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With the continuing drought plaguing the Bay Area, it will be a relief that “Wainy Days” are coming soon.
At least writer-director-comedian David Wain’s appearances at SF Sketchfest might help take our minds off the local lack of precipitation. He will present “Wainy Days Live” at 7 p.m. on Saturday, February 1, at Marines’ Memorial Theater and will be part of the three-headed monster known as Stella at 10 p.m. on Friday, January 31, also at Marines’ Memorial.
“Wainy Days” was Wain’s wacky (sorta fake) look at his love life in the form of a Web show, and the live version will feature special guests like Rashida Jones from NBC’s “Parks and Recreation” and Wain’s old comrades, Michael Showalter and Michael Ian Black.
“It will be like a variety show of ‘Wainy Days’ scenes. We’ll do a staging of one or two sketches. We might show some bonus things, a staged reading of an early ‘Wainy Days’ sketch I wrote when I was in middle school. It will be a grab bag,” Wain said.
Jones played a version of Wain in drag in an early episode of “Wainy Days.” “Since Rashida is such a great singer, we might also do some music stuff,” Wain said.
He was en route to the Sundance Film Festival during this interview, for the premiere of “They Came Together,” a romantic comedy he co-wrote with Showalter.
“I’m sure we wouldn’t have done the film if we had not done a reading of the script at Sketchfest,” Wain said. “The project had been sitting on the shelf for years and years. I just sort of had an inkling it would be fun to read. When we read it out loud, the reaction was so strong, and we had so much fun, that immediately after Paul Rudd and Amy Poehler came up to me and said, ‘Please, can we do this and soon?’”
SF Sketchfest has been a special gathering for The State, the groundbreaking sketch comedy troupe that first appeared on MTV 20 years ago and helped launch Wain, Showalter, Black and others into the sketch comedy zeitgeist. The State had its last full reunion of all 11 founding members at Sketchfest four years ago, and different clusters of State members have presented a (viva) variety of performances throughout Sketchfest’s history, including a re-creation of the cult 2001 film “Wet Hot American Summer,” directed by Wain and co-written with Showalter.
“The other thing that’s great about Sketchfest is the entire comedic community gathering,” Wain said. “It’s great to check in with people I worked with in the past and say hello to old friends.”
Six of the 11 (or 55%) members of The State will be part of this year’s Sketchfest, including Wain, Showalter, Black, Kevin Allison, Robert Ben Garant and Thomas Lennon. Wain said Sketchfest is one of the few opportunities for him, Black and Showalter to perform together as Stella.
“We’re on different coasts,” Wain said. “It’s like riding a bike though. Once we’re on stage, it’s like being in a band.”
Stella formed in 1997, and quickly became a magnet for the burgeoning alternative comedy scene in New York City. The trio create a Rat-Pack-meets-the-Marx-Bros. vibe, chock full of nonsense and vigor.
“Stella was a means of giving comics a place to refine that stuff that they were trying out in these rougher rooms. The whole edict of Stella was to be a little more upscale, a little more refined, a little more put together,” Michael Ian Black said. “It had music. We wore suits. There were drinks. It was all designed be an alternative to a traditional stand-up comedy space.”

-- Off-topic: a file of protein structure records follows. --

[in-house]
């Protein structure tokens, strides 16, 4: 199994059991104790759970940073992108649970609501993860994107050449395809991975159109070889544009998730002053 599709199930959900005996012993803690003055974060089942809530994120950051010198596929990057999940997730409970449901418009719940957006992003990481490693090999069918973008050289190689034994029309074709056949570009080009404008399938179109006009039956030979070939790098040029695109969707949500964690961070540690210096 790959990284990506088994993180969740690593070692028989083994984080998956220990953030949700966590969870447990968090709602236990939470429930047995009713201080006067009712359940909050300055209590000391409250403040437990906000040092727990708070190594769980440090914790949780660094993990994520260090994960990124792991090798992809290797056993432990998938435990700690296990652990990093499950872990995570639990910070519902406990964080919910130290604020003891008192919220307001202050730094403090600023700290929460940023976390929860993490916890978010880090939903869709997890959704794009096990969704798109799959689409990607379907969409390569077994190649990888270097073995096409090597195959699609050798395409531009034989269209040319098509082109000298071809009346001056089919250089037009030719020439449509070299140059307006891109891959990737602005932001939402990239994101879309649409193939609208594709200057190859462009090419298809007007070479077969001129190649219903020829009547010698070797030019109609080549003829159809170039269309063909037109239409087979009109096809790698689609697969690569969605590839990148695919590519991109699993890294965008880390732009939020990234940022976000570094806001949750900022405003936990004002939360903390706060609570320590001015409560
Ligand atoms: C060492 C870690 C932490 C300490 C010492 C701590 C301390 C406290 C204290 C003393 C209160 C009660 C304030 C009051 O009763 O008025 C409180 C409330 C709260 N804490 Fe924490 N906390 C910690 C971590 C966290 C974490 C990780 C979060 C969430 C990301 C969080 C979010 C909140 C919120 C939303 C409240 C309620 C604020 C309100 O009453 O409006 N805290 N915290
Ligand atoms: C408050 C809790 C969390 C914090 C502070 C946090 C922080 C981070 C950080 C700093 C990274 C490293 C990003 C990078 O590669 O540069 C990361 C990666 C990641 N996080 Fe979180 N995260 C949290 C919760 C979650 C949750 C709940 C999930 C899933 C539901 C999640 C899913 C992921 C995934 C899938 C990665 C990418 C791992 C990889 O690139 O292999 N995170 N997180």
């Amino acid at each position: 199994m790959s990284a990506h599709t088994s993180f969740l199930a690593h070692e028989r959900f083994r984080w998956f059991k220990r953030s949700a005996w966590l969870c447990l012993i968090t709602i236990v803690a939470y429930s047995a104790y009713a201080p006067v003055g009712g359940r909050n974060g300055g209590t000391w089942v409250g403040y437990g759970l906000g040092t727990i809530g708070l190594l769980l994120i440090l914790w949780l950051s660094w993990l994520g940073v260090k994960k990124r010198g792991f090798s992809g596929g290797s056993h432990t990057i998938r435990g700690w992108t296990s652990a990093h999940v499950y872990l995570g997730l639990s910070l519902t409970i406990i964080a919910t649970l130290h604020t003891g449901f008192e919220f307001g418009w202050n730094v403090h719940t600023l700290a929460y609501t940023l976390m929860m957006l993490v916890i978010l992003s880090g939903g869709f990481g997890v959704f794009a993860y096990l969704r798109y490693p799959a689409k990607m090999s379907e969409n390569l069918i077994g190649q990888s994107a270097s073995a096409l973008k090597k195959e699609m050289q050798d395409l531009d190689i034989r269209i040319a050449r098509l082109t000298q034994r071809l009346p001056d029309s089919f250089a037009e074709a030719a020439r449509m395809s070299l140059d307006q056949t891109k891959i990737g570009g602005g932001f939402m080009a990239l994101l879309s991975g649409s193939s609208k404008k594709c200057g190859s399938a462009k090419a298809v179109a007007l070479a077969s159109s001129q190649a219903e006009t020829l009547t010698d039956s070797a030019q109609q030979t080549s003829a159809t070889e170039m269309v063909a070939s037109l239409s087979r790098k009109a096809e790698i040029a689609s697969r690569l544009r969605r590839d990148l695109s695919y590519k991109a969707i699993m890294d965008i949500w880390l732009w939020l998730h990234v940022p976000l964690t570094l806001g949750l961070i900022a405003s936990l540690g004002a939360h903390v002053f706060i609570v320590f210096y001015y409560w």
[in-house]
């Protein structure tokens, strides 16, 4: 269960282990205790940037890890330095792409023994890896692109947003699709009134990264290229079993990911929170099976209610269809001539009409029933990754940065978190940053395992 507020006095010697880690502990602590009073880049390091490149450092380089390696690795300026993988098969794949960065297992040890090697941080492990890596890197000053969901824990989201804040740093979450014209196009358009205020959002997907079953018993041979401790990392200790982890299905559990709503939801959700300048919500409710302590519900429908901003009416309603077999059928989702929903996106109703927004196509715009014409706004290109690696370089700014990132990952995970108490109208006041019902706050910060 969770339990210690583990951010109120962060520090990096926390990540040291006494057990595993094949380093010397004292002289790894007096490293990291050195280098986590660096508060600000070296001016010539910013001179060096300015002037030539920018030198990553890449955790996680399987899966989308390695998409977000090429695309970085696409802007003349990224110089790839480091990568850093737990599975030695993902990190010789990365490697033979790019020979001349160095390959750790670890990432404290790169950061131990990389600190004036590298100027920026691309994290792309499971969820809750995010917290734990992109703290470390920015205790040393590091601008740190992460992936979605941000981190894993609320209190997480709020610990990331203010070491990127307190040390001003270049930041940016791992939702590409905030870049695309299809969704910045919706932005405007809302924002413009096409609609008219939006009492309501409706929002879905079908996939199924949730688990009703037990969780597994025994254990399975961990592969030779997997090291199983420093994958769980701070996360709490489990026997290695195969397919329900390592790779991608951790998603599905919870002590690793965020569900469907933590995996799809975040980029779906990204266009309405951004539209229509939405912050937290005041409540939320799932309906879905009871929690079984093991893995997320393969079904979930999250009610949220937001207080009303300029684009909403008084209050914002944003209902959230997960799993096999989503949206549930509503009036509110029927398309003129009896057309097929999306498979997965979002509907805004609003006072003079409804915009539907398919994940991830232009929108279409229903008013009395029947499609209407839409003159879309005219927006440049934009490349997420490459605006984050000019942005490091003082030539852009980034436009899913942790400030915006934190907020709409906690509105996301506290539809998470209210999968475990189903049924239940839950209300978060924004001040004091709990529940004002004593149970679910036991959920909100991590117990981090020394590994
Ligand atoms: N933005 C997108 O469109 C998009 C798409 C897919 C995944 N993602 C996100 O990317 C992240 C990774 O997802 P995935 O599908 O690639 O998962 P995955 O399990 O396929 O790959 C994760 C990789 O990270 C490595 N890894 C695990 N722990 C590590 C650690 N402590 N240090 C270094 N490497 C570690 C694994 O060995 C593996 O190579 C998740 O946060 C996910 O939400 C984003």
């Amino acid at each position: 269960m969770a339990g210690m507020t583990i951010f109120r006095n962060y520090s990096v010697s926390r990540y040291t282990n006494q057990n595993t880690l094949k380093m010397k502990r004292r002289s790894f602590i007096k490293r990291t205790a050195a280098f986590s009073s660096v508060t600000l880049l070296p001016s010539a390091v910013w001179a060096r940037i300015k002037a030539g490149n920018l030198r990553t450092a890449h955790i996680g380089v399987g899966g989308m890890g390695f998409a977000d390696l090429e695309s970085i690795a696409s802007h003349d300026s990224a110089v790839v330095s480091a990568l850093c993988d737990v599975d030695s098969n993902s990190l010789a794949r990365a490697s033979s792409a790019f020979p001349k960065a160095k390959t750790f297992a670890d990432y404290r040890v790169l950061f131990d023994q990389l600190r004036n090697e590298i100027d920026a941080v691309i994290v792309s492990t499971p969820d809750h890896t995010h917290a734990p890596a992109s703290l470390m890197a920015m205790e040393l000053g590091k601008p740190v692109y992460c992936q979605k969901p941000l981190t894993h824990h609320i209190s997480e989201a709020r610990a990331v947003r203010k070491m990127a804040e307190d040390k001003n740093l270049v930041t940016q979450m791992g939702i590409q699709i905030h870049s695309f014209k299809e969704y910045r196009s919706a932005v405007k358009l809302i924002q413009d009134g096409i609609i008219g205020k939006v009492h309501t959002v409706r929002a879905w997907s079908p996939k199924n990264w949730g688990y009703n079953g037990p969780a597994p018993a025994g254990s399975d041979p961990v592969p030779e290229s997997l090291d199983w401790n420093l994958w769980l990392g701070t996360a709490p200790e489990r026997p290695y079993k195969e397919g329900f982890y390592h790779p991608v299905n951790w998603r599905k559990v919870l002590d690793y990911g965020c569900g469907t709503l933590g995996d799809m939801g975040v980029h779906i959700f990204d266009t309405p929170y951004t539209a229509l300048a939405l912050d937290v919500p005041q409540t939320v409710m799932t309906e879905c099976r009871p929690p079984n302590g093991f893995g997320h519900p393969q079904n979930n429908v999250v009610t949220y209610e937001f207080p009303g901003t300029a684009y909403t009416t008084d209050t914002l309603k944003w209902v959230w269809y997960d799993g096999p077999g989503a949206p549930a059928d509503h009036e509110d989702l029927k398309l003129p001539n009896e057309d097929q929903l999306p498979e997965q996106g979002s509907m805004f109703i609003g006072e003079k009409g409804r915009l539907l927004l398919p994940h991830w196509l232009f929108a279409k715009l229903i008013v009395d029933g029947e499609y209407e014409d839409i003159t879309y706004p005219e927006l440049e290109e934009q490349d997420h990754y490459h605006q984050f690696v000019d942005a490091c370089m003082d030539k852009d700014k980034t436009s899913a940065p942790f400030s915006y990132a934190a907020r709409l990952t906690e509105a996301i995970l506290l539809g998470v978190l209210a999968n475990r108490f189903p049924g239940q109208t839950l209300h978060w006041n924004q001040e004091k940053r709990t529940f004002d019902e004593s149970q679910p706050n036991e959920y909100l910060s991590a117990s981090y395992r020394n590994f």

Stella’s Showalter has also written a new book about one of his passions, cats, called “Guys Can Be Cat Ladies Too.”
“Cats, they are endless sources of entertainment and fascination and conversation. We love them like they are our children,” Showalter said.
At 7:30 p.m. on Friday, Jan. 31, Black and Showalter will perform a live version of their Adult Swim infomercial parody, “You’re Whole.” It’s a co-billing with State alumnus, Kevin Allison, whose Stitcher Award-nominated storytelling show “RISK!” at the Brava Theater.
“It doesn’t have to be something that would ever be able to air on NPR,” Allison said about the raw, revealing stories heard on “RISK!” “It doesn’t even have to be funny. Just take a risk, and say something that is truly, authentically you.”
“RISK!” storytellers will include Dana Gould, Nato Green, Stephen Tobolowsky and Brendon Walsh.
Members of The State may actually reunite to attend this summer’s London reunion of Monty Python, the troupe that helped get their comic juices flowing.
Thomas Lennon, who will appear at SF Sketchfest in the shows “Dead Authors” on Jan. 24, “Superego Podcast” on Jan. 25 and “One Star” on Feb. 8, is proud of his collection of all the Python’s autographs.
“Graham Chapman was actually speaking at the University of Indiana,” he said, “and I ended up being able to get his autograph there, which was pretty amazing.”
Robert Ben Garant, State alum and Lennon’s screenwriting partner, is a special guest for “One Star” at the Eureka Theater. Visit sfsketchfest.com for the full schedule of shows and ticket information.
You can watch all five seasons of “Wainy Days” by visiting www.MyDamnChannel.com/WainyDays
Corey Andrew has been interviewing comedians and writing about comedy for the last decade and a half. He recently published the book, “Laugh Lines: Conversations with Comedians.” Corey was a writer and performer with Midwest sketch troupe, The NonProphets, before moving to the Bay Area with his family several years ago. If you have ideas for future columns about comedy, you can send them to firstname.lastname@example.org or follow him at twitter.com/coreyshame.